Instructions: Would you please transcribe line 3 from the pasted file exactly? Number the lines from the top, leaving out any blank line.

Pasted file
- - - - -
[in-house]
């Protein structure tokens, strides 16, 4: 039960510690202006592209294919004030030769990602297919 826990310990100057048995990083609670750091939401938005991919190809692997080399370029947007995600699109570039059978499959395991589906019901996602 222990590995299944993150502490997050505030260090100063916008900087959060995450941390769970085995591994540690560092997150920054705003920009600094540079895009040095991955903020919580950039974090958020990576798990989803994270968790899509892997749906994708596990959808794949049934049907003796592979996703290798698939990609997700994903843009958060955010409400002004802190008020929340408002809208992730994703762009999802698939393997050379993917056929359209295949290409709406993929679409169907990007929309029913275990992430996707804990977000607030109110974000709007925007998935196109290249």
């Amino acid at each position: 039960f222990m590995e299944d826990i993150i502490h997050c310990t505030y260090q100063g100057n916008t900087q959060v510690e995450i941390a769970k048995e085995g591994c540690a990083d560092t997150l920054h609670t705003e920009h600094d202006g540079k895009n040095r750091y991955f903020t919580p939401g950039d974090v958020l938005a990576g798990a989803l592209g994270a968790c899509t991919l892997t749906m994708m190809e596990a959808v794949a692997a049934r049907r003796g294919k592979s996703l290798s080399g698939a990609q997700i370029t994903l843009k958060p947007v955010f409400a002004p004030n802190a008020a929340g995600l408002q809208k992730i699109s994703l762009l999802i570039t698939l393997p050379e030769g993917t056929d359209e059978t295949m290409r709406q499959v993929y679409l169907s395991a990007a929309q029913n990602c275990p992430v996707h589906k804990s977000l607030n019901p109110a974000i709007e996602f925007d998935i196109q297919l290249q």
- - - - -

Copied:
């Amino acid at each position: 039960f222990m590995e299944d826990i993150i502490h997050c310990t505030y260090q100063g100057n916008t900087q959060v510690e995450i941390a769970k048995e085995g591994c540690a990083d560092t997150l920054h609670t705003e920009h600094d202006g540079k895009n040095r750091y991955f903020t919580p939401g950039d974090v958020l938005a990576g798990a989803l592209g994270a968790c899509t991919l892997t749906m994708m190809e596990a959808v794949a692997a049934r049907r003796g294919k592979s996703l290798s080399g698939a990609q997700i370029t994903l843009k958060p947007v955010f409400a002004p004030n802190a008020a929340g995600l408002q809208k992730i699109s994703l762009l999802i570039t698939l393997p050379e030769g993917t056929d359209e059978t295949m290409r709406q499959v993929y679409l169907s395991a990007a929309q029913n990602c275990p992430v996707h589906k804990s977000l607030n019901p109110a974000i709007e996602f925007d998935i196109q297919l290249q």